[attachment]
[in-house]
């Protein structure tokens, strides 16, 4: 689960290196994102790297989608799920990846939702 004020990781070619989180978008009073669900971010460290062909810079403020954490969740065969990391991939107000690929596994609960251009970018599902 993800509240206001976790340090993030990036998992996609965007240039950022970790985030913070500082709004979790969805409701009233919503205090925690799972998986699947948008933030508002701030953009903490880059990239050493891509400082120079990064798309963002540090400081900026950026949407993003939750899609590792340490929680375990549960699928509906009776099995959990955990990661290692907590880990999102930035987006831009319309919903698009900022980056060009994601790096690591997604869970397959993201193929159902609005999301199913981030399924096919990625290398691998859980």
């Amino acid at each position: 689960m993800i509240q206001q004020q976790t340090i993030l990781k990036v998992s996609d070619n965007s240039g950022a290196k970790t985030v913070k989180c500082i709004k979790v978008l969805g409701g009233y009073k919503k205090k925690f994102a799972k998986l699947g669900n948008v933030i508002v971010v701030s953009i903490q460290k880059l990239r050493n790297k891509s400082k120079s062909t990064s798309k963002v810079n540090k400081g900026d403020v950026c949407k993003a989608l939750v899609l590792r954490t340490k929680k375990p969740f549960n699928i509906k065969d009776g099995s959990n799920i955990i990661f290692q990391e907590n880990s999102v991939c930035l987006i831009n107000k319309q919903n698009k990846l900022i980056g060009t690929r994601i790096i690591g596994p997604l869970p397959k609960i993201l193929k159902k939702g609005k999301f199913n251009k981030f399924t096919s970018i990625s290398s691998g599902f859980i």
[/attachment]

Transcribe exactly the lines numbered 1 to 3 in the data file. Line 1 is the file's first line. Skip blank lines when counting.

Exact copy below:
[in-house]
């Protein structure tokens, strides 16, 4: 689960290196994102790297989608799920990846939702 004020990781070619989180978008009073669900971010460290062909810079403020954490969740065969990391991939107000690929596994609960251009970018599902 993800509240206001976790340090993030990036998992996609965007240039950022970790985030913070500082709004979790969805409701009233919503205090925690799972998986699947948008933030508002701030953009903490880059990239050493891509400082120079990064798309963002540090400081900026950026949407993003939750899609590792340490929680375990549960699928509906009776099995959990955990990661290692907590880990999102930035987006831009319309919903698009900022980056060009994601790096690591997604869970397959993201193929159902609005999301199913981030399924096919990625290398691998859980």
């Amino acid at each position: 689960m993800i509240q206001q004020q976790t340090i993030l990781k990036v998992s996609d070619n965007s240039g950022a290196k970790t985030v913070k989180c500082i709004k979790v978008l969805g409701g009233y009073k919503k205090k925690f994102a799972k998986l699947g669900n948008v933030i508002v971010v701030s953009i903490q460290k880059l990239r050493n790297k891509s400082k120079s062909t990064s798309k963002v810079n540090k400081g900026d403020v950026c949407k993003a989608l939750v899609l590792r954490t340490k929680k375990p969740f549960n699928i509906k065969d009776g099995s959990n799920i955990i990661f290692q990391e907590n880990s999102v991939c930035l987006i831009n107000k319309q919903n698009k990846l900022i980056g060009t690929r994601i790096i690591g596994p997604l869970p397959k609960i993201l193929k159902k939702g609005k999301f199913n251009k981030f399924t096919s970018i990625s290398s691998g599902f859980i």